“According to most studies, people’s number one fear is public speaking. Number two is death. Death is number two. Does that sound right? This means to the average person, if you go to a funeral, you’re better off in the casket than doing the eulogy.”
― Jerry Seinfeld
Let me tell you about my history with public speaking.
In 6th grade, I had to give a speech to run for class president. Here’s what I remember from that speech…
Hello, seventy-four middle schoolers I have known intimately since I was five years old. My name, as you know, is Scarlet Elizabeth Wessel, and I’m here to tell you how I can change your life if you vote for me as class president. What is it that you’re hoping for this year? Miniature vending machines in every locker? A giant swimming pool in the middle of the parking lot? (Long pause for expected laughter that never came because those aren’t jokes and I wasn’t funny.) Anyway, I think you should vote for me…
… No public speaking for seven years…
Then, in college, I took one public speaking class because I had to. I’m pretty sure I talked about abstinence, voluntarily, to my entire class at my very public, very non-Christian, most definitely anti-abstinent class.
And after that, I never public-spoke again and pursued a career (writing) that could be done while in sweatpants, eating Mexican food, alone at my house, with no one looking at me.
It was dreamy. It was wonderful. I spent years typing and chip dipping and not public speaking.
But, here’s the thing. When you publish books, people seem to think you also public speak.
This is not true, obviously, but by the time I found myself with a couple of books out and churches asking me if I would come to their city to share my testimony, I felt like God was telling me not to say no.
Fearing What God Is Asking
I would definitely, completely, and always rather be sitting in the audience than standing on the stage. Even better, I’d rather be live streaming that talk from my bed with the nachos, and we’ve covered all that.
So, it’s been strange saying “not no” to serving the Lord in this way that is very uncomfortable to me.
But, to my surprise, meeting women and talking to them about walking with Jesus when we feel afraid, has become something of a gift in my life. As I fight my own propensity to panic, Jesus is letting me help other people anyway—even in my weakest areas and in the most unfamiliar-to-me way.
It encourages me to find similar callings on similarly weak and unqualified people in Scripture.
But Moses replied to the Lord, “Please, Lord, I have never been eloquent—either in the past or recently or since you have been speaking to your servant—because my mouth and my tongue are sluggish.”The Lord said to him, “Who placed a mouth on humans? Who makes a person mute or deaf, seeing or blind? Is it not I, the Lord? Now go! I will help you speak and I will teach you what to say.” Moses said, “Please, Lord, send someone else.” – Exodus 4:10-13
I love that his fear is recorded and I love God’s response: “Who placed a mouth on humans?” In other words, “Are you seriously trying to make this about YOU right now? I MADE MOUTHS.”
Or, take Paul!
Sinner. Murderer. Pretty obvious jerk. The last type of person you might invite to speak at your church event. And yet, God called him out of his self-righteousness and sin and asked him to preach. Paul said, “Even if I am untrained in public speaking, I am certainly not untrained in knowledge” – 2 Corinthians 11:6a.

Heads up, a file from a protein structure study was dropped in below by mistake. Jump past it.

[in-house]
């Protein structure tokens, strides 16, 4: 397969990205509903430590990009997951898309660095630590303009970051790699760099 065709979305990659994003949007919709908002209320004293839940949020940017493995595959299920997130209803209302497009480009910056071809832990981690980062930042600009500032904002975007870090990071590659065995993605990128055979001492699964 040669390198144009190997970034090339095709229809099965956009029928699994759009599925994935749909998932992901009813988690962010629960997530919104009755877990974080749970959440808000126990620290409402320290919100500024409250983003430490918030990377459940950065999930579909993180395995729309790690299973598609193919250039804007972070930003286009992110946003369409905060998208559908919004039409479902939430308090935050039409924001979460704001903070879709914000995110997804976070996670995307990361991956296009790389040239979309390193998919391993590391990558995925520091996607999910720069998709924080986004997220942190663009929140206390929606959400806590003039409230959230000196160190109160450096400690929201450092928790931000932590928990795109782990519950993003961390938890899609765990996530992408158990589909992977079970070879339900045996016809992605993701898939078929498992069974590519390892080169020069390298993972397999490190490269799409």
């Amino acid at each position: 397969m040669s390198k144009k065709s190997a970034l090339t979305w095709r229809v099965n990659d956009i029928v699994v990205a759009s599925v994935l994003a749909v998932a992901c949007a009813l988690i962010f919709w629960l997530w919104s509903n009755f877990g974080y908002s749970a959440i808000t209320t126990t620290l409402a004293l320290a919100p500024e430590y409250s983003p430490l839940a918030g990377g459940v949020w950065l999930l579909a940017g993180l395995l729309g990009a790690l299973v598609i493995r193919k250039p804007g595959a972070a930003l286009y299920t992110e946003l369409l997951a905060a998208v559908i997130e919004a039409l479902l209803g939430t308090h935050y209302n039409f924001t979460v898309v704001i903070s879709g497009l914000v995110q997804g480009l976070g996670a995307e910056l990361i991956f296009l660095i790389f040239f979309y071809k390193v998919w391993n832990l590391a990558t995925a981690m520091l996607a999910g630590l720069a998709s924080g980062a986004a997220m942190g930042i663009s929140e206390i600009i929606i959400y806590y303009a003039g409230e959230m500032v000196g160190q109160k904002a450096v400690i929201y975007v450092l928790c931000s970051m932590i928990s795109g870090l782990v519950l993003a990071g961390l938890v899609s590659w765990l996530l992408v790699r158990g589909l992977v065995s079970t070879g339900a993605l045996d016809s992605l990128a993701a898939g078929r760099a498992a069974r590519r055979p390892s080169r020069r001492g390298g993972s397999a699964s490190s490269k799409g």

But guess what, he also said, “For Christ did not send me to baptize, but to preach the gospel, not with eloquent words of wisdom, lest the cross of Christ be emptied of its power” (1 Corinthians 1:17).
I’ve taken so much comfort in that.
Walking Faithfully in Fear
Regardless of what we are asked to do, the cross is full to the brim with power. We are recipients of grace and mercy. Jesus died the death that me and you and Moses and Paul deserved, and rose victorious over it, making us right with God. What more do we need?
My fear of public speaking was mostly about eyes being on me. But, really, it’s about helping eyes be on Jesus. And we all do that—whether it’s in sweatpants or on a stage, whether it’s in a microphone or a Sunday School circle time or in the Kroger 10-items-or-less line, we all get to tell people around us that Jesus is enough. That He is good. That He loves us. That because of His death and resurrection, our souls are safe.
What a gift.
Maybe God is asking you to share His love with a neighbor, or a classmate, or at a local church or radio station or the guy sitting next to you at the airport. Maybe you’re like me and tempted to focus on your own weakness. Maybe you’re reading this and regretting it because you don’t like feeling uncomfortable!
“But he said to me,’My grace is sufficient for you, for my power is perfected in weakness.’ Therefore, I will most gladly boast all the more about my weaknesses, so that Christ’s power may reside in me” – 2 Corinthians 12:9
We are all called. And Christ’s power resides in our weakness. We are all likely going to be called to do things that require us to depend on the Lord. But you know what? He’s pretty dependable. So, when He asks, we serve, and we can’t serve Him and advance His kingdom if we’re only willing to do it with nachos and sweats.
This is what I’m learning. And, wow, has the Lord given me joy in it. There’s peace in it. He keeps giving me the gift of His presence and connections with other believers. I’m really glad I didn’t say no.
So, ask God how He wants you to share. And then say yes. Finish your nachos, and say yes.